There are currently 3 established techniques employed routinely to determine the risk of foot ulceration in the patient with diabetes mellitus. These are the assessment of circulation, neuropathy, and foot pressure. These assessments are widely used clinically as well as in the research domain with an aim to prevent the onset of foot ulceration. Routine neuropathic evaluation includes the assessment of sensory loss in the plantar skin of the foot using both the Semmes Weinstein monofilament and the biothesiometer. Thermological measurements of the foot to assess responses to thermal stimuli and cutaneous thermal discrimination threshold are relativel y uncommon. Indeed, there remains uncertainty regarding the importance of thermal changes in the development of foot ulcers. Applications of thermography and thermometry in lower extremity wounds, vascular complications, and neuropathic complications have progressed as a result of improved imaging software and transducer technology. However, the uncertainty associated with the specific thermal modality, the costs, and processing times render its adaptation to the clinic. Therefore, wider adoption of thermological measurements has been limited. This article reviews thermal measurement techniques specific to diabetic foot such as electrical contact thermometry, cutaneous thermal discrimination thresholds, infrared thermography, and liquid crystal thermography. © 2006 Sage Publications.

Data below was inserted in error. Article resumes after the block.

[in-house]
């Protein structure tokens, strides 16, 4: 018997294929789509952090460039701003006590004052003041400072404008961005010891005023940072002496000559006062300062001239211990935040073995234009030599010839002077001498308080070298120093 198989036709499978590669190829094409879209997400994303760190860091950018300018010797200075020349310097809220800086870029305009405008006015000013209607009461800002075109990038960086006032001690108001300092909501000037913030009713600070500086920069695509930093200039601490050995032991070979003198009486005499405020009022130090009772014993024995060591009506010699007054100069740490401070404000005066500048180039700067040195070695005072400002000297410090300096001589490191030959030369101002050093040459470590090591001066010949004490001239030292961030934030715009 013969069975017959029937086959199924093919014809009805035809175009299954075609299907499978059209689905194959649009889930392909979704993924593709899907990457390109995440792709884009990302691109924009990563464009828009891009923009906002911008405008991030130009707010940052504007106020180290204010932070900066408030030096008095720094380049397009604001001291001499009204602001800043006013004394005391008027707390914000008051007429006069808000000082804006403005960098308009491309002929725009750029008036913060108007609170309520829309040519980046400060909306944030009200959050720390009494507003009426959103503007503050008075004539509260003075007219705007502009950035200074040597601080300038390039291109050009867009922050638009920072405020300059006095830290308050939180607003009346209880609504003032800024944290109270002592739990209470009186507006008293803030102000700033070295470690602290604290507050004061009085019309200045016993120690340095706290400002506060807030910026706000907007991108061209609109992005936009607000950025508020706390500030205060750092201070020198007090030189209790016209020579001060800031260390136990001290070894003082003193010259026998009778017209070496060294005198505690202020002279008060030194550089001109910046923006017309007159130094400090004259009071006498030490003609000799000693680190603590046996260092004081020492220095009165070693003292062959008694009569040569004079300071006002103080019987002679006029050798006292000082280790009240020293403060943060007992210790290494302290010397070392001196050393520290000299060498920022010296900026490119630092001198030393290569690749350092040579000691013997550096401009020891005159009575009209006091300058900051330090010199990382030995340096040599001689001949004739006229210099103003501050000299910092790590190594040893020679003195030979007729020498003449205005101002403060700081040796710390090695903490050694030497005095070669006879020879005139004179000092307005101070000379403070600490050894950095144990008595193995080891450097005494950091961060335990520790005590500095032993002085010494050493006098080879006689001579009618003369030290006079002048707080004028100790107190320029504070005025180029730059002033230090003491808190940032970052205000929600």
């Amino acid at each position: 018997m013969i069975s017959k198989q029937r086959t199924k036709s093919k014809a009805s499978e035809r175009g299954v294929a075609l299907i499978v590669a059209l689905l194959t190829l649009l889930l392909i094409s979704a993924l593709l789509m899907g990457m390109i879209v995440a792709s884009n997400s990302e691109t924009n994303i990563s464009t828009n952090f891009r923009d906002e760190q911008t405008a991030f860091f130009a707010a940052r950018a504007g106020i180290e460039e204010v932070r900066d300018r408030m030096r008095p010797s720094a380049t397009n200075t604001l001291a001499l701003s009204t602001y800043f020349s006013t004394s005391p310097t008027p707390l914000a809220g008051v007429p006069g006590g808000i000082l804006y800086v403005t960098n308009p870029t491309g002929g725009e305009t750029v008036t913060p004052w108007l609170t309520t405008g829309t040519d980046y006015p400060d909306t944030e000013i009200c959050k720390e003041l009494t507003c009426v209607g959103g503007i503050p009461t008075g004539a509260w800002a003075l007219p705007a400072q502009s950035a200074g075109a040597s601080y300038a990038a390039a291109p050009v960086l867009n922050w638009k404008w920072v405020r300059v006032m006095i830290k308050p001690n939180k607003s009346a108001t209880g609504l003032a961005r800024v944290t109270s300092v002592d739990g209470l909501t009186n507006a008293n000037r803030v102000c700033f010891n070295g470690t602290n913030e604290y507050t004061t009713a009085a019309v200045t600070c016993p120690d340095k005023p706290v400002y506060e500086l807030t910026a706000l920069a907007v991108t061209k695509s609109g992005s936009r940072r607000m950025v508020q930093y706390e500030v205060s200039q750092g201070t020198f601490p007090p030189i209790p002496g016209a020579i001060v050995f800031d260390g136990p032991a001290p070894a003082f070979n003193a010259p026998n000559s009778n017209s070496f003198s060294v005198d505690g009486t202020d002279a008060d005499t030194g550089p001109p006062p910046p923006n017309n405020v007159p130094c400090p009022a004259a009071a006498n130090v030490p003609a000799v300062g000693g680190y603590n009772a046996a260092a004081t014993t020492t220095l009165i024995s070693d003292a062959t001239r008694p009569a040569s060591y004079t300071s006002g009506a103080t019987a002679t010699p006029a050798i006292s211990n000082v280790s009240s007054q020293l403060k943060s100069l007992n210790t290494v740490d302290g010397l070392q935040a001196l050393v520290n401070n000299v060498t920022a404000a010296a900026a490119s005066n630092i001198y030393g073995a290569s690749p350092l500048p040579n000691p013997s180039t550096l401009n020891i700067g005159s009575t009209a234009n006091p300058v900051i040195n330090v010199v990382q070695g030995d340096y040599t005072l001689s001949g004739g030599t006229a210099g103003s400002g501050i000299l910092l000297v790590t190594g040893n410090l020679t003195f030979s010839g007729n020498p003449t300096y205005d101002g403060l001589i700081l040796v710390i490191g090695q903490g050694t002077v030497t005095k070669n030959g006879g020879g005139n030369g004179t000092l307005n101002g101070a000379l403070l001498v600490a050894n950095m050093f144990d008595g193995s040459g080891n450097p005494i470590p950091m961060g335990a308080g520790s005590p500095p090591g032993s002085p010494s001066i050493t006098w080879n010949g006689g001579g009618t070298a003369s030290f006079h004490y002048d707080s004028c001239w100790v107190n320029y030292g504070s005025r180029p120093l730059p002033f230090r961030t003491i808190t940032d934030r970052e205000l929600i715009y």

This data was imported from Europe PubMed Central:

Authors: Bharara, M., Cobb, J.E. and Claremont, D.J.

Journal: The international journal of lower extremity wounds

Volume: 5

Issue: 4

Pages: 250-260

eISSN: 1552-6941

ISSN: 1534-7346